Buster Olney Blog

Krivsky's deals give Reds a chanceposted: Monday, July 17, 2006  |  Feedback  |  Print Entry

I called Reds general manager Wayne Krivsky the other day to talk about Cincinnati's trade with Washington, and I really didn't mean anything negative when I referred to Bill Bray and Gary Majewski as middle relievers. Honest, I didn't.
To me, Mike Timlin is a middle reliever, and so were Jeff Nelson, Mike Stanton and Ramiro Mendoza on the championship Yankees; underrated Padres pitcher Scott Linebrink is a middle reliever, and the overpowering Joel Zumaya is a middle reliever.

Krivsky thinks the phrase "middle reliever" is inexact, with some negative connotations. "It depends on what vernacular you use," he said.

His vernacular is more precise. For Krivsky, there are closers and there are middle guys and there are long guys, and there are guys with the ability to ferry a lead to the closer. He says Majewski and Bray fit the last description, and in fact, before he made the trade with Washington, he asked his scouts a related question about each: "Is this a guy who can handle a pressure spot in the seventh or eighth inning?" What he was told was, yes, they are.

Many general managers and scouts and talent evaluators thought that Krivsky made a poor trade last week. "I don't get it at all," said one veteran executive.

They think he paid too much in giving up outfielder Austin Kearns and shortstop Felipe Lopez. I disagreed, even before dialing up Wayne and having the chat about bullpen vernacular.

Here's why I think the move could turn out fine for Cincinnati -- and why, in the end, Krivsky's deal has a chance to look smart: The value of middle relievers (or set-up men, or whatever you want to call them) is increasing, like oil stock.

Just about every contender is looking for bullpen help these days, with GMs and scouts reporting that there's virtually nothing out there, unless you want to take a shot at a Roberto Hernandez. Well, Krivsky got the bullpen help he wanted and needed. "I'm scrambling to find the best pitching available," he said.

Two weeks ago, the Reds had a bullpen they could not win with, and Krivsky could have been conservative and played it safe, and eventually the Cincinnati relief corps would've torpedoed the team's chances for playing in the postseason.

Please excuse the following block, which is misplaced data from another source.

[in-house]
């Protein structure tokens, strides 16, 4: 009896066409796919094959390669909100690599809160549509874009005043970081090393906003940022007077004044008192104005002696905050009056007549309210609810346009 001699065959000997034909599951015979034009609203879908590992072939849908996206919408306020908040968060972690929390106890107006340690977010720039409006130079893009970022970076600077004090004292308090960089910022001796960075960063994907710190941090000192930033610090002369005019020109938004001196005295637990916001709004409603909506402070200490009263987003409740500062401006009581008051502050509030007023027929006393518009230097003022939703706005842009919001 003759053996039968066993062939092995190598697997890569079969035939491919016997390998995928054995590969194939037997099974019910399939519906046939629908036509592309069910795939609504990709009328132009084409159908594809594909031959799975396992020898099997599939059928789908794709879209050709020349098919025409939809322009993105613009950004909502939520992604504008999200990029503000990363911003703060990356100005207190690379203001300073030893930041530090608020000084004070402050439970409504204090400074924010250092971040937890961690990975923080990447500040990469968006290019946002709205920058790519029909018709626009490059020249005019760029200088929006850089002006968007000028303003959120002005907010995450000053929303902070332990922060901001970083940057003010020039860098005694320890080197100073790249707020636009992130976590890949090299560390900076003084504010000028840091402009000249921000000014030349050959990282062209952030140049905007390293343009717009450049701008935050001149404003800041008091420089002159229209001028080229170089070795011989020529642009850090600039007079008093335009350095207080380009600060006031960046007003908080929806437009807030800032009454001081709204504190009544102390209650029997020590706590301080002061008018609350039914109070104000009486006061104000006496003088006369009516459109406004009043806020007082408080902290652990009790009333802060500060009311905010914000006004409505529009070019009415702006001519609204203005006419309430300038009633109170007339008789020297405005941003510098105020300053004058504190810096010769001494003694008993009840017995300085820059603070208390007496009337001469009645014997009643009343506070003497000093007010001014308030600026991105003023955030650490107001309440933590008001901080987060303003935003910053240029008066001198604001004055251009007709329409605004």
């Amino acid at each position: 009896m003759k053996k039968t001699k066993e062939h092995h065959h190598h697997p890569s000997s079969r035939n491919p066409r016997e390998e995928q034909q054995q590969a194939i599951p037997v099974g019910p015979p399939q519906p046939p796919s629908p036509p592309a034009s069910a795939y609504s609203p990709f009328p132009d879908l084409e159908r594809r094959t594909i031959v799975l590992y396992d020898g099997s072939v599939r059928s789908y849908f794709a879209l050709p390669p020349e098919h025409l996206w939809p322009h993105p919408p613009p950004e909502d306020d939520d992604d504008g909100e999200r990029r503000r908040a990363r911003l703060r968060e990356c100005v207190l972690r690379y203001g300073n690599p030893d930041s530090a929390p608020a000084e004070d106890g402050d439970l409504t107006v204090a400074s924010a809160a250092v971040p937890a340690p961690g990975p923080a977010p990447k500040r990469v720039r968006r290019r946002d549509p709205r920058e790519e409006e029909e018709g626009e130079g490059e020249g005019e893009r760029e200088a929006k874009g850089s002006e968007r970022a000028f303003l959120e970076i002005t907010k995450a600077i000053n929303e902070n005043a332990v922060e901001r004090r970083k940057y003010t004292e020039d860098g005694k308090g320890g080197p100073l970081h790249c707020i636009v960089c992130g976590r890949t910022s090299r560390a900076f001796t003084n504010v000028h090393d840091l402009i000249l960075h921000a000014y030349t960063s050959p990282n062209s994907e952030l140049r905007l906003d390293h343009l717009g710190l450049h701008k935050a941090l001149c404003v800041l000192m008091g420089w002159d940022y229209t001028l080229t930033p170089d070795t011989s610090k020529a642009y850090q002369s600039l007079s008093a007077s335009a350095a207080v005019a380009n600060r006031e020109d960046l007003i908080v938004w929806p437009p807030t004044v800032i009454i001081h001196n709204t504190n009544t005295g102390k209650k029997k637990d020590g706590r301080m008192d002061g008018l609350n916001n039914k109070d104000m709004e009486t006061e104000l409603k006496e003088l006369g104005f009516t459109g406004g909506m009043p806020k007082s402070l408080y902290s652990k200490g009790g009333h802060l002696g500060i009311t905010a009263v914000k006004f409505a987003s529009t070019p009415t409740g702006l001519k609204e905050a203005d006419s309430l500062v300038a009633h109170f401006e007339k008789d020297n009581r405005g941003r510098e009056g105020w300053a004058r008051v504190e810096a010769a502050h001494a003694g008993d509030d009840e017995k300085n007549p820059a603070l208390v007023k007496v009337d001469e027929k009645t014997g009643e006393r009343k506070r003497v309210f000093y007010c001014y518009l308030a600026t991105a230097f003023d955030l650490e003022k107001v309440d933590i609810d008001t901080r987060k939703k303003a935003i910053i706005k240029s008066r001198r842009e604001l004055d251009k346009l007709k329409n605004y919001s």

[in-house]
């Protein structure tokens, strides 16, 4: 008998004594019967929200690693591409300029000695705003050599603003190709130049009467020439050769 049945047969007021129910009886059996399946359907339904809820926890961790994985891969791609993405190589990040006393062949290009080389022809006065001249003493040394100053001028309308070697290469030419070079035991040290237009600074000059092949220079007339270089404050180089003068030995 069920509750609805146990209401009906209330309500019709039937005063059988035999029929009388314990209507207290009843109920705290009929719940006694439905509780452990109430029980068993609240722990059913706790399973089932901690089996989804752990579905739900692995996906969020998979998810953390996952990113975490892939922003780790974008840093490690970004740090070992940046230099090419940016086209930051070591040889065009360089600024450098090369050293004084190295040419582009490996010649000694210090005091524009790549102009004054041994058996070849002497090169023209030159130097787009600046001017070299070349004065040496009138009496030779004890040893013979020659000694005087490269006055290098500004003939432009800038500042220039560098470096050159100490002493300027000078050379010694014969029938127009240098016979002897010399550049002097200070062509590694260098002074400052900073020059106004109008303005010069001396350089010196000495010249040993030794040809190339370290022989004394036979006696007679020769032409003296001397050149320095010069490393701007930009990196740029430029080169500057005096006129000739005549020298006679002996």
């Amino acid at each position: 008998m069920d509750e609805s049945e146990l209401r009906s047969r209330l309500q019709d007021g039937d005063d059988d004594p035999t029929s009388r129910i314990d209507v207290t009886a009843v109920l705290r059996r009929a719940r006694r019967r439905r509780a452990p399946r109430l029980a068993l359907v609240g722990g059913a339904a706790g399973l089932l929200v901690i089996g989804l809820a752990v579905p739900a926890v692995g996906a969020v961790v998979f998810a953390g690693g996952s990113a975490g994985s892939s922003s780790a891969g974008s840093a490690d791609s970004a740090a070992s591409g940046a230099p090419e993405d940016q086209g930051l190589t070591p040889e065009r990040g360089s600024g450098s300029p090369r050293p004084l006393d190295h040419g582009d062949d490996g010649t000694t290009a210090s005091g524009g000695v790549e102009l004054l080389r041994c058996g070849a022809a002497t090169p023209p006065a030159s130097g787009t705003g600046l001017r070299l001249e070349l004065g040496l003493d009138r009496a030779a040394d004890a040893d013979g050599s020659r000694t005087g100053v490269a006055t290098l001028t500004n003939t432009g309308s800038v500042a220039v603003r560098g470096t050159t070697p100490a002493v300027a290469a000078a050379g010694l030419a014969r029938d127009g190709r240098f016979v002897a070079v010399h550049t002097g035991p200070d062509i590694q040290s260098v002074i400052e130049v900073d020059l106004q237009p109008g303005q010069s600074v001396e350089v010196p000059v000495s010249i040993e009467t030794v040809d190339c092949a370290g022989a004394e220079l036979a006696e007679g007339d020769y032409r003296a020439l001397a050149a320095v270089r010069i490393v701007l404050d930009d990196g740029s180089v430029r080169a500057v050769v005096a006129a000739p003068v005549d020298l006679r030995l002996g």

But he made a deal and gambled on Eddie Guardado, hoping that Everyday Eddie would benefit from the adrenaline of being in a new situation with a new challenge. Then he went out and got two quality arms in Bray and Majewski. Cincinnati may or may not make the playoffs, in the end, but the Reds won't be taken down by their vastly improved bullpen.

Kearns and Lopez are young and talented, both 26 years old, and both could turn out fine. But the Reds couldn't make the playoffs with the team they had, and now they can. And if you want a set-up man, or a middle reliever, you have to pay -- a trend that gained momentum in the offseason when, for the first time, more money was spent on relievers than on starting pitching. Kyle Farnsworth got $17 million to be the Yankees' set-up man, the Red Sox spent decent cash on Julian Tavarez and Rudy Seanez and got the best bargain in baseball with their signing of Timlin, and the Cubs paid big cash for Bobby Howry and Scott Eyre.

The Mets' trade for Duaner Sanchez looked odd at the time it was made -- a swap of a starting pitcher for a middle reliever -- but it might turn out to be the best move of the offseason, this side of Krivsky's Bronson Arroyo-Wily Mo Pena trade.

The volatility of middle relievers is well-established. Just consider the recent rise and fall of Cliff Politte of the White Sox as perhaps the best example. It may turn out that Bray and Majewski don't an especially long shelf life, that Kearns and Lopez last longer as productive players.

But you need solid middle relief to win. The Indians, devastated by the departure of Howry, will tell you that. So will the Yankees, who haven't been able to recreate the deep bullpens of their dynasty years, the biggest reason they haven't won a World Series in nearly six years.

More than a dozen teams will be fighting over the scraps of the middle-relief trade market in the next 14 days, but Krivsky will not. He got his guys, whether you want to call them quality set-up men, as Krivsky did, or middle relievers, as Washington general manager Jim Bowden referred to them after the trade was completed.

Krivsky now has a bullpen good enough to contend. The Reds have a chance to make the playoffs, and if they get there, it'll be because he was willing to pay a high price for something he had to have.

The Reds keep on winning, and the bullpen has looked solid.

Krivsky was on Jim Rome's radio show as well and pretty much admitted that he probably paid too much but that he felt it was for the best.  Romey backed him up after the interview and said Krivsky was courageous.

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